Mullen also knows other super-intendents who verticut and lightly topdress ultradwarfs weekly.
“I will topdress every other week, which was more than I had to do with 328 bermudagrass, but we have a better putting surface,” he says. “The topdressing is the key to getting a better putting surface.”
He verticuts the greens monthly during the spring and summer.
“That plan works for us. Our patrons are pleased with the greens,” Mullen says.
Other key maintenance
Shade is a constant challenge for ultradwarfs.
“The ultradwarfs don’t like shade at all so we have taken down a lot of trees,” Allen says. “You aren’t going to be able to manage this ultradwarf in the shade. It’s just not going to happen. It doesn’t matter what the budget is.”
Mullen covers the greens in the winter, but only if the forecast calls for temperatures below 15 degrees for several nights in a row.
“We have only had to cover them about twice every winter in the 12 years we have had Champion,” he says.
Allen doesn’t use covers on the greens in the winter because he can’t afford them. But if he knows that temperatures are going to dip to single-digit temperatures, Allen and his crew will apply pine straw to the greens to protect them. The pine straw is stockpiled so it can be used over again.
Allen, Echols and Mullen say disease hasn’t been much of a problem on the greens. Echols reports minor bouts of leaf spot and bermudagrass decline. When Jennings Mill had bentgrass greens, Echols sprayed fungicides 15 times a year; now he is spraying about eight times annually.
Keys to Managing Ultradwarf on a Low Budget
- Fertility programs low in nitrogen to control turf growth, which helps maintain consistent green speed and roll. Also, the less N, the less chance for thatch to accumulate, which would require more frequent verticutting.
- While the greens aren’t dark in color because of low fertility, they are still green.
- Managing green speed according to golfers’ expectations.
- Frequent brushing and grooming.
- Verticutting, not weekly, but when it is deemed necessary.
- Topdressing, not weekly, but possibly every other week.
- Painting the greens in the winter.
- Managing shade constantly.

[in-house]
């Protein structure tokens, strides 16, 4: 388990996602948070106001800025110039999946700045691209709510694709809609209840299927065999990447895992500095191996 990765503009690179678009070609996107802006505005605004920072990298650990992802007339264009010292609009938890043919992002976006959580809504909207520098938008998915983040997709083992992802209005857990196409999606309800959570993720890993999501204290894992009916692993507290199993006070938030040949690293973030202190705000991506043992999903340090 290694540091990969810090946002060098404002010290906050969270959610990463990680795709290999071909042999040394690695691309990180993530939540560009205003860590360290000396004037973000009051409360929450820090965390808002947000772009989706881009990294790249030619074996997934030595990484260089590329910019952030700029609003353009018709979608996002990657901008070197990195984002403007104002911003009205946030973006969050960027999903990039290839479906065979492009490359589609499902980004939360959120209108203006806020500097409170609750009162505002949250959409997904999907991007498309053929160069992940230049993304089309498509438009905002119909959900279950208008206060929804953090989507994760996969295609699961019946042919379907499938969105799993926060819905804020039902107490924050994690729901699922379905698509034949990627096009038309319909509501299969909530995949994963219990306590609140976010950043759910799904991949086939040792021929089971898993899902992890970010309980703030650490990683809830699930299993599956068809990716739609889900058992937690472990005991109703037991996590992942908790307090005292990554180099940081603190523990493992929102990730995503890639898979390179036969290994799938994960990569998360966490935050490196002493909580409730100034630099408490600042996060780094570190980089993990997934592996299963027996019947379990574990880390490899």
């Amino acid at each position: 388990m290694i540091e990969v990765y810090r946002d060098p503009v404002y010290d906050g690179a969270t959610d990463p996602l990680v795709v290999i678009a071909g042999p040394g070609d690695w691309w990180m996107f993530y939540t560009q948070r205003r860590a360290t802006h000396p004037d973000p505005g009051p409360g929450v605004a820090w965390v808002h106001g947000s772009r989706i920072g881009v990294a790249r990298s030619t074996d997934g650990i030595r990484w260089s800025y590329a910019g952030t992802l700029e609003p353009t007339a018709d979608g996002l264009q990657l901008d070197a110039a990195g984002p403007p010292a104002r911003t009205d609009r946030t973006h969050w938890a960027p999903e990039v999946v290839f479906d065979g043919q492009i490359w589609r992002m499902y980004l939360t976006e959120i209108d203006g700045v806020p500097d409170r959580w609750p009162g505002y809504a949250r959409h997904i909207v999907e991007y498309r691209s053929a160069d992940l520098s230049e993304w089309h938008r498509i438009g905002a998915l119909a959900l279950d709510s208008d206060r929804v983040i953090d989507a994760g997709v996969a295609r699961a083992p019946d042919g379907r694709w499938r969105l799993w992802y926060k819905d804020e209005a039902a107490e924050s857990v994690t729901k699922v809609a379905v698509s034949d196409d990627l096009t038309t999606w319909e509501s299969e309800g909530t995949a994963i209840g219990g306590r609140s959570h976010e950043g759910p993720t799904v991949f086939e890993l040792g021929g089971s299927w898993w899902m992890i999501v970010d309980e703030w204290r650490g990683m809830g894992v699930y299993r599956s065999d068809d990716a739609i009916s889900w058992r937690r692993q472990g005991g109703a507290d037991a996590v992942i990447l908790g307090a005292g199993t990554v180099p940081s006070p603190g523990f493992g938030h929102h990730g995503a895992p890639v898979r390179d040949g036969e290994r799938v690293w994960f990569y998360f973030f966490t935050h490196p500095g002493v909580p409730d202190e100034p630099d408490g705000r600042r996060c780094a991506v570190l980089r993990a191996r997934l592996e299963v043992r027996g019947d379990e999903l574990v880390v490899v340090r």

- Keeping turf and soil moist.
- Keeping a close eye on height of cut.
The three super-intendents also have realized that the soil beneath the ultradwarfs needs to be kept moist throughout the year.
“We water them every night, especially in the summer,” Allen says. “Sometimes we have to water during the day when it gets really hot.”
If it’s January and there’s no moisture in the ground, Allen will water the greens as long as its 40 degrees Fahrenheit or higher.
“It would be nice to have enough manpower to be able to hand-water some, but we just don’t have it,” he says. “We do put out wetting agents at least once a month, even in the winter.”
Nematodes have been a challenge at Camden, but Allen is using a new nematicide, which features the active ingredient fluopyram, and has witnessed solid results. After applying the nematicide, Allen says the color of the greens changed dramatically in only four days.
Allen also realized that he could get away with irrigating the greens less after applying the nematicide. He attributes that to a stronger root structure now that nematodes are no longer feeding on them.
At Camden, Allen mows the small, undulated greens with a triplex at .110 to .120 in the summer. If there’s a tournament, he will lower the height of cut to achieve more speed. Normally, the greens run at 9 or 10 feet to satisfy the older membership, which fits in well with Allen’s maintenance practices.
TifEagle also has fit in nicely at Jennings Mill, considering that members’ expectations for fast greens aren’t off the charts. Members prefer the greens running 10 to 11 feet.
Mullen says Champion is a hit at Paxton Park.
“What we got out of going to Champion was a faster, truer putting surface that is a year-round putting surface,” he says. “With 328 bermudagrass, we were a seven-month golf facility. We can also achieve speeds with Champion that we couldn’t achieve with 328.”
Mullen learned the art of greenkeeping from his father, Daniel Kayo Mullen, who was a self-taught superintendent.
“I remember my dad telling me, ‘You can learn all you want to from the books that you read, but in the end the grass will tell you what it needs. You just need to go look at it,'” he says.
Mullen has heeded his father’s advice. He may not spend as much money and time on maintaining the ultradwarf as other superintendents, but he has learned a lot about managing the variety just by studying it.
“I always think of what my dad said,” he says.